Try this one on for size....I am a small business that typically uses a business line of credit.  In order to pay my bills to my suppliers for inventory I request a disbursement on my line of credit which the bank then credits to my checking account.  If we then get Cyprus'ed with this liability to the bank sitting in my account but before I pay my creditors, I'm thinking that the cash would disappear to the FDIC limit but that we would still owe the full balance to the bank and, oh yeah, I'd have no way to pay my suppliers.  Bullish!!

Fri, 04/19/2013 - 17:00 | 3474073 NoDebt
NoDebt's picture

Double post

Fri, 04/19/2013 - 15:57 | 3473706 Racer
Racer's picture

I am committed to following both the letter and the spirit of the law.

Pass me the sickbucket

And how about following stable as in NO inflation mandate?. That is the ONLY definition of stable.


Fri, 04/19/2013 - 16:09 | 3473793 nonclaim
nonclaim's picture

I am committed to following both the letter and the spin of the law.

Translated into reality...

Fri, 04/19/2013 - 15:58 | 3473716 Dr. Engali
Dr. Engali's picture

There are no accidents. The jig is up. If you're not out you're screwed.

Fri, 04/19/2013 - 16:04 | 3473756 Bearwagon
Bearwagon's picture


Fri, 04/19/2013 - 15:59 | 3473721 kushmere
kushmere's picture

When this happens again, either in the United States or Elsewhere in the world, it will be another catalyst to drive the price of Bitcoin.

Fri, 04/19/2013 - 16:00 | 3473730 The Master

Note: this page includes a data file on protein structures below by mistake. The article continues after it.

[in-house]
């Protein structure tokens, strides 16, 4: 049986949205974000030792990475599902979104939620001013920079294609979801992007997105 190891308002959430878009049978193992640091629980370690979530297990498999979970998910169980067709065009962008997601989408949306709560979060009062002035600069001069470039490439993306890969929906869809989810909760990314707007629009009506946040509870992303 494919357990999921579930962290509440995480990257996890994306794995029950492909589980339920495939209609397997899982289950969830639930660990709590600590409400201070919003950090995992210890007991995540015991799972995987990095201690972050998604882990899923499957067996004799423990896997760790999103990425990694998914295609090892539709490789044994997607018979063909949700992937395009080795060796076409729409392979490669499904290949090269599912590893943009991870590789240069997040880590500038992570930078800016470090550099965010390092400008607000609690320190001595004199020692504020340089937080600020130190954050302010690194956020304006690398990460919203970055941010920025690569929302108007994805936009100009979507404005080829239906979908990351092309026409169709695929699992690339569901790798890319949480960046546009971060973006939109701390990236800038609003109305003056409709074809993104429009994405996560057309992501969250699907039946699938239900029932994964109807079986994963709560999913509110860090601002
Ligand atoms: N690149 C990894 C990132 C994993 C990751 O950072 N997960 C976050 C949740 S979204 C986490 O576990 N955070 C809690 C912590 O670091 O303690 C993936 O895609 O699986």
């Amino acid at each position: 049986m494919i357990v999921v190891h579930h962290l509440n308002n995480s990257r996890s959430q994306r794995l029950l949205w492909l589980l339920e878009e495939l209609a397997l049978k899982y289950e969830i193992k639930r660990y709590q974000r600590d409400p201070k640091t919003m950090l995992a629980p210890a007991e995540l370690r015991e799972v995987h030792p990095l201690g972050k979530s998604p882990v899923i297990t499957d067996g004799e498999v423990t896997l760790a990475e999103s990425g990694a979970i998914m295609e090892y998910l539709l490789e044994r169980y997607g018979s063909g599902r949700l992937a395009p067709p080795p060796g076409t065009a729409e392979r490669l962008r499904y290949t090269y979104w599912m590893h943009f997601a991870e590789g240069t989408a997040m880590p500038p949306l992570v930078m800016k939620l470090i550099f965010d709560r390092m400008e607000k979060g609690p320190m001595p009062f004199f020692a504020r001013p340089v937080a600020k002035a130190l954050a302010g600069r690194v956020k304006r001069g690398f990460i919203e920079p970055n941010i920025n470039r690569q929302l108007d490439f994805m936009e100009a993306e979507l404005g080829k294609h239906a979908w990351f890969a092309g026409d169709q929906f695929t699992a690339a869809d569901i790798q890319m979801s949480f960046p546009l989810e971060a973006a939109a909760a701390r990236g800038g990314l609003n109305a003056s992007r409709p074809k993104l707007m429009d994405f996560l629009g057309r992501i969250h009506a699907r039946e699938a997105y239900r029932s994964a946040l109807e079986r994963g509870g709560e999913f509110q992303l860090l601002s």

The Master's picture

Translation:  Guh guh GOLD BITCHEZZZZZZZZ

Fri, 04/19/2013 - 16:03 | 3473761 venturen
venturen's picture

Where is the best place to keep my gold, wine cellar, mattress, or as a statue in the front yard?

Fri, 04/19/2013 - 16:09 | 3473802 toys for tits
toys for tits's picture

Around your neck.

The Mr. T look is coming back.

Fri, 04/19/2013 - 18:41 | 3474496 Parrotile
Parrotile's picture

Depending on the amount of phyzz you have "on hand", you might need to be built like Mr T! At current market centre rates ($1,406 per Troy Oz.), if you've got $50k in gold, that's a 1 kilo brick, which is quite a weight to have around the neck, 24/7!!

Fri, 04/19/2013 - 16:01 | 3473738 rubiconsolutions
rubiconsolutions's picture

Since when is a depositor an investor? If these clowns can view bank deposits as investments then we are all screwed. Oh hell, I just answered my own question.

Fri, 04/19/2013 - 16:12 | 3473819 debtor of last ...
debtor of last resort's picture

A depositor is not an investor. It's a speculator. And should be punished accordingly.

Fri, 04/19/2013 - 16:41 | 3473982 css1971
css1971's picture

Since 1811.

You've been investing all your money in banks but didn't know it? WTF?


Google "Carr vs Carr 1811"

Fri, 04/19/2013 - 17:08 | 3474117 silver surfer
silver surfer's picture

Carr vs Carr 1811


The Lord Chancellor Cottenham said the following in judgement